remains a degenerate case in the quantum problem.
In general, the quantum motion is almost periodic, and it is
characterized by quasiperiods or Poincare recurrences.
The latter are extremely long, and are related to very large,
and rare fluctuations. The regular statistical processes are
characterized by the relaxation time scale, whose dependence
on $N$ is given by the estimate (\ref{eq:tR}).
%-----------------------------------------------------------------------
\section{Ordering of orbits} \label{section:OrderingOfOrbits}
This final section is devoted to a discussion of the controversy
between references \cite{FordEtAl} and \cite{KrugerTroubetzkoy},
with the former disproving and the latter proving the random
character of the quantum cat map.
The authors of \cite{KrugerTroubetzkoy} observe that the
complexity analysis of periodic orbits depends crucially on
the {\it ordering\/} with which the orbits are considered.
The concern for ordering originates in ergodic theory,
where one typically computes averages with respect to some
invariant measure. The periodic orbits constitute a natural
discrete sample which may converge ---in the sense of
probability theory--- to a measure.
Not only different orderings may correspond to different
measures, but crucially, orderings corresponding to the same
measure may nonetheless give different readings when it comes
to complexity.
In \cite{FordEtAl} the orbits are ordered according to the
system size $N$, which is just the denominator of the
rational points supporting the periodic orbits.
In \cite{KrugerTroubetzkoy} instead, the orbits are
ordered according to their increasing minimal period $P$,
and then lexicographically within the same period.
Both orderings correspond to the Lebesgue measure.
The central question is to establish which portion, if any,
of a `typical' periodic trajectory is algorithmically random.
As discussed in section \ref{section:DiscretePseudochaos}, the
ordering by system size yield (essentially) a logarithmic
compressibility of information, whence lack of randomness, as long
as one accepts the validity of the estimate (\ref{eq:AverageP}).
That the ordering by period leads to randomness can be seen
from the following considerations.
To find the periodic points $x_0$ of period $P$, one solves the
(continuous version of) congruence (\ref{eq:BernoulliShift}) for
$x_0$, for fixed $P$.
One finds $x_{P}\equiv x_0\equiv b^P\,x_0\mod{1}$, whence
\be\label{eq:xZero}
x_0\,=\,{m\over b^P-1}
\ee
where $m$ is an integer in the range $0\leq m\ < b^P-1$.
When $m$ is coprime to $b^P-1$, the fraction on the right-hand side
of (\ref{eq:xZero}) is reduced, whence $N(P)=b^P-1$ is exponential
in $P$, so that such point of period $P$ requires $O(P)$ bits of
information to be specified.
The set of reduced fractions of the form (\ref{eq:xZero}) has positive
density and is uniformly distributed \cite{HardyWright}, and so
its typical member is random.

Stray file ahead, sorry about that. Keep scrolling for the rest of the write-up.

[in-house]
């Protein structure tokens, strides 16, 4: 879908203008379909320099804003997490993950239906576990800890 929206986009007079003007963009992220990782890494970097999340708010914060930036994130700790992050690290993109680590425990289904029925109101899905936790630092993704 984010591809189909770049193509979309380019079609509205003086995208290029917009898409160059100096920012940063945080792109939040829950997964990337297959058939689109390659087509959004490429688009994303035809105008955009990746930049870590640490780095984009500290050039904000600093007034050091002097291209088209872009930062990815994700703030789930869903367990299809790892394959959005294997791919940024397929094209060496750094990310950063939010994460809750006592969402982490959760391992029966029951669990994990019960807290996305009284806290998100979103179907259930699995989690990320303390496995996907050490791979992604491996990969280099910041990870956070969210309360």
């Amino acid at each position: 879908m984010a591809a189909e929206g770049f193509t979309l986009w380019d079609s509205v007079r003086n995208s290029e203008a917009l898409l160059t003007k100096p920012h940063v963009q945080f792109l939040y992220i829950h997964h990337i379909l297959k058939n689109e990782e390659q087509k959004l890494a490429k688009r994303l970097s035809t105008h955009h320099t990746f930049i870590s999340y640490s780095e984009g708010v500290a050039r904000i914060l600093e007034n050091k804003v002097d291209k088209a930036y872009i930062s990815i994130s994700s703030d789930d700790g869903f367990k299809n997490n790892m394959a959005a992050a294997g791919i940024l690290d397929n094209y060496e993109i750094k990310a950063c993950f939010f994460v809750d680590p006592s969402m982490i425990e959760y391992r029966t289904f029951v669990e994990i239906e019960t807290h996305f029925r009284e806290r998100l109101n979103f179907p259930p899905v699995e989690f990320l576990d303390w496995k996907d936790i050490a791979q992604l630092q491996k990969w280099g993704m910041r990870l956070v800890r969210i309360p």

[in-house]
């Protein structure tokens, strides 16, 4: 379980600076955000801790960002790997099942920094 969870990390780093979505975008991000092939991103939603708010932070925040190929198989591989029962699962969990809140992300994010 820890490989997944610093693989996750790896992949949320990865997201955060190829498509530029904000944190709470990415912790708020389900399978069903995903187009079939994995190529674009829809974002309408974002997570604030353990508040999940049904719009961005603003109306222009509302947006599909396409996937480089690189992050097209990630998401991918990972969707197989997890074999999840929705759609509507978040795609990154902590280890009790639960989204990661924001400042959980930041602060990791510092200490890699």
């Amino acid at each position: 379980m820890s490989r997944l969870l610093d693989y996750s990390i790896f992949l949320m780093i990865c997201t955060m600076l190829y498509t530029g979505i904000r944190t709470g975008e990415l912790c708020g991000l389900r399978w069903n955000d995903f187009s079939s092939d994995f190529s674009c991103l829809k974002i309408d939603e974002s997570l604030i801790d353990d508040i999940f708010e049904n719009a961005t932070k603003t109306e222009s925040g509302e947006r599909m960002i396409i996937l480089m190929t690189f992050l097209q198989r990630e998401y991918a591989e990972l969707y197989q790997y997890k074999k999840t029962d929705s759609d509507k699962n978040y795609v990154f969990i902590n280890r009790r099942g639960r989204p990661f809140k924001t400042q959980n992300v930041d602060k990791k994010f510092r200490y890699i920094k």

Consequently, the non-repeating part of a typical periodic orbit of
period $P$ is also random.
On the other hand, when $m$ and $b^P-1$ are not coprime, cancellation
will occur in the fraction representing $x_0$. Such values of $m$
correspond to periodic orbits of period $P$ that live on much smaller
lattices, which carry most of the weight when enumerated
by system size.
The choice between the two orderings depends on the physical system
under consideration.
In \cite{KrugerTroubetzkoy}, the {\it classical} version of the
model (\ref{eq:CatMap}) was considered, whose analysis was based
on the properties of individual trajectories.
In this case, the ordering by period emerges from ergodic-theoretic
considerations (even though enumeration by system size seems to
us preferable from the physical point of view
---see section {\ref{section:TimeComplexity}).
In quantum mechanics instead, the ordering by system
size $N$ adopted by \cite{FordEtAl} is plainly unavoidable, being
inextricably linked to the nonseparable quantum `trajectories' (section 5),
and to the semiclassical limit $N\to\infty$.
The ordering by period would instead correspond to an artificial
collection of distinct systems, each characterized by a specific value
of the parameter $N$, and united solely by the existence in each of
them of some trajectories with a given period $P$.
We see no physical meaning in such arrangement of quantum `orbits'.
It seems to us that the authors of \cite{KrugerTroubetzkoy}, apparently
unaware of the quantum chaos debate, have applied to a quantum problem
a machinery which is as impeccable mathematically as it is inappropriate
physically, and after deducing with it that the quantum model (\ref{eq:CatMap})
is chaotic, have accused the authors of \cite{FordEtAl,FordIlg} of
`misinterpretations'.
We instead believe that the misinterpretation lies with
\cite{KrugerTroubetzkoy}, and that their criticism of
\cite{FordEtAl,FordIlg} is simply irrelevant to
the question addressed by J.~Ford and coworkers.
\bigskip\noindent {\sl Acknowledgements.}
We are indebted to D.~K.~Arrowsmith and G.~Mantica for useful discussions.
\newpage
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\end{document}